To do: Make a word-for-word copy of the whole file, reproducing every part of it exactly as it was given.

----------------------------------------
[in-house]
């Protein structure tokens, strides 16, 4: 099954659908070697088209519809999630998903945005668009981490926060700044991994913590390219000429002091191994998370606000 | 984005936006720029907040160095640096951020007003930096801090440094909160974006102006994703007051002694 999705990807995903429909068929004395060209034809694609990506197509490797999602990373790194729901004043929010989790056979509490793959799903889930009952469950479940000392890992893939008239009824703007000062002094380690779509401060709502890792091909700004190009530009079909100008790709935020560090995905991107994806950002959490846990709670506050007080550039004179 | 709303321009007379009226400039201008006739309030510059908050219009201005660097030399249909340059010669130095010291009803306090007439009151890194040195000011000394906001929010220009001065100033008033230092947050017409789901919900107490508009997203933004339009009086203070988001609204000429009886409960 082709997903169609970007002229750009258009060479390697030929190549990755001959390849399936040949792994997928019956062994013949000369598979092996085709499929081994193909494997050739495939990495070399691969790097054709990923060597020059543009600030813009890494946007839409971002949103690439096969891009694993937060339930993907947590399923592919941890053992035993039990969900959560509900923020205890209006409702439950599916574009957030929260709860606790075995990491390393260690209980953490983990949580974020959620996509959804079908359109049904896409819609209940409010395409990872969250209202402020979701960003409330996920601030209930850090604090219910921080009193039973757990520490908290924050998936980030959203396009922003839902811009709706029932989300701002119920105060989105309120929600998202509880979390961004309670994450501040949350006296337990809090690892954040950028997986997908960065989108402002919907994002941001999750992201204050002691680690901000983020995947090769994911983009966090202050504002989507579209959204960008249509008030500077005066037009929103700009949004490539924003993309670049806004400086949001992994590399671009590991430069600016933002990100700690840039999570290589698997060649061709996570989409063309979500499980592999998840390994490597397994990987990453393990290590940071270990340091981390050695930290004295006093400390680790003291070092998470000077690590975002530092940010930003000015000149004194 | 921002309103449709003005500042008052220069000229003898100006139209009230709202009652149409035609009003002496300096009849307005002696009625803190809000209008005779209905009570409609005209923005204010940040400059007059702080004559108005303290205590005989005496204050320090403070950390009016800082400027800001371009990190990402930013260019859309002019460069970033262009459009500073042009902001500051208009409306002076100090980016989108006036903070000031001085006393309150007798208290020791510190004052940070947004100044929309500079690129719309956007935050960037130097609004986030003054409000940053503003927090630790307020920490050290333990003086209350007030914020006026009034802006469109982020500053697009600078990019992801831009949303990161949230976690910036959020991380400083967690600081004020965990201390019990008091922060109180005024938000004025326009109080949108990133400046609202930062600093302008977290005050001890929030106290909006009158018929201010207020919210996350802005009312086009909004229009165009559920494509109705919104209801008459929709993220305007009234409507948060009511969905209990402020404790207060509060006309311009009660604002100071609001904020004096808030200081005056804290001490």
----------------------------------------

[in-house]
């Protein structure tokens, strides 16, 4: 099954659908070697088209519809999630998903945005668009981490926060700044991994913590390219000429002091191994998370606000 | 984005936006720029907040160095640096951020007003930096801090440094909160974006102006994703007051002694 999705990807995903429909068929004395060209034809694609990506197509490797999602990373790194729901004043929010989790056979509490793959799903889930009952469950479940000392890992893939008239009824703007000062002094380690779509401060709502890792091909700004190009530009079909100008790709935020560090995905991107994806950002959490846990709670506050007080550039004179 | 709303321009007379009226400039201008006739309030510059908050219009201005660097030399249909340059010669130095010291009803306090007439009151890194040195000011000394906001929010220009001065100033008033230092947050017409789901919900107490508009997203933004339009009086203070988001609204000429009886409960 082709997903169609970007002229750009258009060479390697030929190549990755001959390849399936040949792994997928019956062994013949000369598979092996085709499929081994193909494997050739495939990495070399691969790097054709990923060597020059543009600030813009890494946007839409971002949103690439096969891009694993937060339930993907947590399923592919941890053992035993039990969900959560509900923020205890209006409702439950599916574009957030929260709860606790075995990491390393260690209980953490983990949580974020959620996509959804079908359109049904896409819609209940409010395409990872969250209202402020979701960003409330996920601030209930850090604090219910921080009193039973757990520490908290924050998936980030959203396009922003839902811009709706029932989300701002119920105060989105309120929600998202509880979390961004309670994450501040949350006296337990809090690892954040950028997986997908960065989108402002919907994002941001999750992201204050002691680690901000983020995947090769994911983009966090202050504002989507579209959204960008249509008030500077005066037009929103700009949004490539924003993309670049806004400086949001992994590399671009590991430069600016933002990100700690840039999570290589698997060649061709996570989409063309979500499980592999998840390994490597397994990987990453393990290590940071270990340091981390050695930290004295006093400390680790003291070092998470000077690590975002530092940010930003000015000149004194 | 921002309103449709003005500042008052220069000229003898100006139209009230709202009652149409035609009003002496300096009849307005002696009625803190809000209008005779209905009570409609005209923005204010940040400059007059702080004559108005303290205590005989005496204050320090403070950390009016800082400027800001371009990190990402930013260019859309002019460069970033262009459009500073042009902001500051208009409306002076100090980016989108006036903070000031001085006393309150007798208290020791510190004052940070947004100044929309500079690129719309956007935050960037130097609004986030003054409000940053503003927090630790307020920490050290333990003086209350007030914020006026009034802006469109982020500053697009600078990019992801831009949303990161949230976690910036959020991380400083967690600081004020965990201390019990008091922060109180005024938000004025326009109080949108990133400046609202930062600093302008977290005050001890929030106290909006009158018929201010207020919210996350802005009312086009909004229009165009559920494509109705919104209801008459929709993220305007009234409507948060009511969905209990402020404790207060509060006309311009009660604002100071609001904020004096808030200081005056804290001490």